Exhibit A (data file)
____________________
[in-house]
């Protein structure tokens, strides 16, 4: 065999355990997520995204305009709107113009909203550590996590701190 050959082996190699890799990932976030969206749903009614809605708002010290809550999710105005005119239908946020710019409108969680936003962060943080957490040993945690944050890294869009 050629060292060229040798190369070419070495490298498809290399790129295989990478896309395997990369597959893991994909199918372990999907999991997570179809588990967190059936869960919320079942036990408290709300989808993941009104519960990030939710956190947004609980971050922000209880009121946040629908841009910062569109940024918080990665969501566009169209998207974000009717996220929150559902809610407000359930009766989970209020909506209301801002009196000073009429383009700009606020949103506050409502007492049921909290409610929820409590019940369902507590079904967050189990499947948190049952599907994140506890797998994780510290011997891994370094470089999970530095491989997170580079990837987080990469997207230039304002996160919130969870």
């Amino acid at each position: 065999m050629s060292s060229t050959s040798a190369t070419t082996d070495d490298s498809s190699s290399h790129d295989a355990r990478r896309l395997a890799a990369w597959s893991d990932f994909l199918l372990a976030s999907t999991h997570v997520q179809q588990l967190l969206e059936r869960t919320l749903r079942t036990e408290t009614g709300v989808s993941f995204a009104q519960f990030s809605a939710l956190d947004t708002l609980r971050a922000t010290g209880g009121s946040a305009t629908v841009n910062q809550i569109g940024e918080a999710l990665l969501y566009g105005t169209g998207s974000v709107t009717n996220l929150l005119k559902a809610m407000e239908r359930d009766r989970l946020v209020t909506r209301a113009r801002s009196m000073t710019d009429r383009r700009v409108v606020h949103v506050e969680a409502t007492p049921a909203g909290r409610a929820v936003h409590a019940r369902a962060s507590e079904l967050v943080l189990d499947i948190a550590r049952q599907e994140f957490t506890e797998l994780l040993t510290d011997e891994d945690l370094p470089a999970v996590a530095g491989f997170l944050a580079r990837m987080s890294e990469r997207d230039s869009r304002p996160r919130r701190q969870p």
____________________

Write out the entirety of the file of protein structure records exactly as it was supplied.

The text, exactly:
[in-house]
């Protein structure tokens, strides 16, 4: 065999355990997520995204305009709107113009909203550590996590701190 050959082996190699890799990932976030969206749903009614809605708002010290809550999710105005005119239908946020710019409108969680936003962060943080957490040993945690944050890294869009 050629060292060229040798190369070419070495490298498809290399790129295989990478896309395997990369597959893991994909199918372990999907999991997570179809588990967190059936869960919320079942036990408290709300989808993941009104519960990030939710956190947004609980971050922000209880009121946040629908841009910062569109940024918080990665969501566009169209998207974000009717996220929150559902809610407000359930009766989970209020909506209301801002009196000073009429383009700009606020949103506050409502007492049921909290409610929820409590019940369902507590079904967050189990499947948190049952599907994140506890797998994780510290011997891994370094470089999970530095491989997170580079990837987080990469997207230039304002996160919130969870």
């Amino acid at each position: 065999m050629s060292s060229t050959s040798a190369t070419t082996d070495d490298s498809s190699s290399h790129d295989a355990r990478r896309l395997a890799a990369w597959s893991d990932f994909l199918l372990a976030s999907t999991h997570v997520q179809q588990l967190l969206e059936r869960t919320l749903r079942t036990e408290t009614g709300v989808s993941f995204a009104q519960f990030s809605a939710l956190d947004t708002l609980r971050a922000t010290g209880g009121s946040a305009t629908v841009n910062q809550i569109g940024e918080a999710l990665l969501y566009g105005t169209g998207s974000v709107t009717n996220l929150l005119k559902a809610m407000e239908r359930d009766r989970l946020v209020t909506r209301a113009r801002s009196m000073t710019d009429r383009r700009v409108v606020h949103v506050e969680a409502t007492p049921a909203g909290r409610a929820v936003h409590a019940r369902a962060s507590e079904l967050v943080l189990d499947i948190a550590r049952q599907e994140f957490t506890e797998l994780l040993t510290d011997e891994d945690l370094p470089a999970v996590a530095g491989f997170l944050a580079r990837m987080s890294e990469r997207d230039s869009r304002p996160r919130r701190q969870p």